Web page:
Faced with such a dire situation, Russia’s wisest move would be to sue for a peace that restores the status quo ante. In exchange for withdrawing its forces to their pre-invasion positions of February, Russia could ask Ukraine to recognize the independence of the Donbas region. This move might fracture the thus far rock-solid coalition against Russia, and prevent the fatal blow threatened by a European embargo on oil imports. Such a move might also shore up weakening support for Russia on the world stage, most notably in India and China. Putin could justify this retreat by characterizing its invasion as a successful punitive expedition in response to Ukraine’s (largely imagined) offenses.

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While wise, this option is also unlikely. A Russian retreat and restoration of the status quo ante will be seen both at home and abroad for what it is: a defeat for the Putin regime. Like previous Russian autocrats, Putin fears his real domestic enemies far more than his imagined foreign foes. The oligarchs, generals, and spies he relies on to remain in power might reasonably conclude that his head is a small price to pay to ameliorate Russia’s suffering. Putin, a spy who took power from a frail and faltering Boris Yeltsin, understands these calculations all too well.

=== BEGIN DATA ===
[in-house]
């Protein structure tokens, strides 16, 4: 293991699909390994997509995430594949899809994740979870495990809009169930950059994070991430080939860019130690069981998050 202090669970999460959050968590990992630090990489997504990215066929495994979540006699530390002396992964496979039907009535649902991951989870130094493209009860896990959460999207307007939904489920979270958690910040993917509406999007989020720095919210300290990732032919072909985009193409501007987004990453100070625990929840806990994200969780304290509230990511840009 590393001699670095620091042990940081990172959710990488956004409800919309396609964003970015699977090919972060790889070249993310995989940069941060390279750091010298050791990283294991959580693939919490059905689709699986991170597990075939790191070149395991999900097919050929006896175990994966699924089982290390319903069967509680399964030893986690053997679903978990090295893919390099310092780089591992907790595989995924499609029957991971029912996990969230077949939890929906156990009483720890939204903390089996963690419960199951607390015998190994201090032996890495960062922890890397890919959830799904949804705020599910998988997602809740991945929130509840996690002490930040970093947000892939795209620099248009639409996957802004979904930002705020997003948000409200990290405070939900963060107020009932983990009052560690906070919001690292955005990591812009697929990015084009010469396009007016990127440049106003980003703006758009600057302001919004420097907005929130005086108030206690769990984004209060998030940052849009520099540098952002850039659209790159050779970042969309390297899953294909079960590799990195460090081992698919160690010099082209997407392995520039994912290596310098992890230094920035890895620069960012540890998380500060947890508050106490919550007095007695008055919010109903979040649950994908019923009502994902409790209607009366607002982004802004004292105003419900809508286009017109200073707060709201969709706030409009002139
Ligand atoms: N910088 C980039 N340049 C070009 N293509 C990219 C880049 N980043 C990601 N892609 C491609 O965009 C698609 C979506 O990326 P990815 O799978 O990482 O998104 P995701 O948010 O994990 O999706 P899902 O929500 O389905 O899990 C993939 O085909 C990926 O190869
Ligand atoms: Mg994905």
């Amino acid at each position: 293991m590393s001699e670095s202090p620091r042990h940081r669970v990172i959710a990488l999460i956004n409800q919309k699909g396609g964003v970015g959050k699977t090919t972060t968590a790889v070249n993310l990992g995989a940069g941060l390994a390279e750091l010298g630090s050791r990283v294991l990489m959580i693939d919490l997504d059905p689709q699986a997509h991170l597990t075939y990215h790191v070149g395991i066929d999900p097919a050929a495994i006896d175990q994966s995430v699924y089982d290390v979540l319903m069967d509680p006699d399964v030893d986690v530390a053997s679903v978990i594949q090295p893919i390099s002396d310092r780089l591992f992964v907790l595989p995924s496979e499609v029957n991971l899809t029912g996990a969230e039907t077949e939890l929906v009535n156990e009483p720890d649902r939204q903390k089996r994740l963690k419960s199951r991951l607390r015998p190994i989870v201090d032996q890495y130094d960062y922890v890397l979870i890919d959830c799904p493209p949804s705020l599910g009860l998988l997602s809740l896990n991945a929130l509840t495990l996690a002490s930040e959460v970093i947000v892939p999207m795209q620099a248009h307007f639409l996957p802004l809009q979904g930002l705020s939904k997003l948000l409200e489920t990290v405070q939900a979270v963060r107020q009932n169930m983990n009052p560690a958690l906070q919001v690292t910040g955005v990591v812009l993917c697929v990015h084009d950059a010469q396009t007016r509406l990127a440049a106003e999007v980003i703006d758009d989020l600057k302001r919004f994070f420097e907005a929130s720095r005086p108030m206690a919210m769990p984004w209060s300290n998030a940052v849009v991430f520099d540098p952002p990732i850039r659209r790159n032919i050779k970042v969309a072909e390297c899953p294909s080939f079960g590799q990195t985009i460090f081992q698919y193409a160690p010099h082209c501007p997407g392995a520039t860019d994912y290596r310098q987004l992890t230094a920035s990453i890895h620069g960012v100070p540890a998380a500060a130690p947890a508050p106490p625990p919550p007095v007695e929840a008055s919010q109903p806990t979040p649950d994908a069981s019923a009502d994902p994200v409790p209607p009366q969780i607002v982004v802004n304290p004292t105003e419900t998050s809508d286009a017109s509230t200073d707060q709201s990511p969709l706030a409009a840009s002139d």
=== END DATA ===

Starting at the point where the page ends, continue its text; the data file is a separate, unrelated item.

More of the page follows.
Worse: Defend the Donbas and Hope for Better Days

If Putin cannot end the war without losing his head, he might conclude that he can live to fight another day by going on the defensive in eastern Ukraine. Under this option, Putin would not seek any formal end to hostilities requiring Ukrainian assent. Instead, he would merely reposition his forces on defensible terrain in an attempt to hold the ground he already had before February. Putin might then adopt the maximalist aim of building sufficient combat power to resume offensive operations at some point in the future. Alternatively, he might adopt the more modest aim of transforming a ceasefire into yet another frozen conflict stuck in the netherworld between war and peace.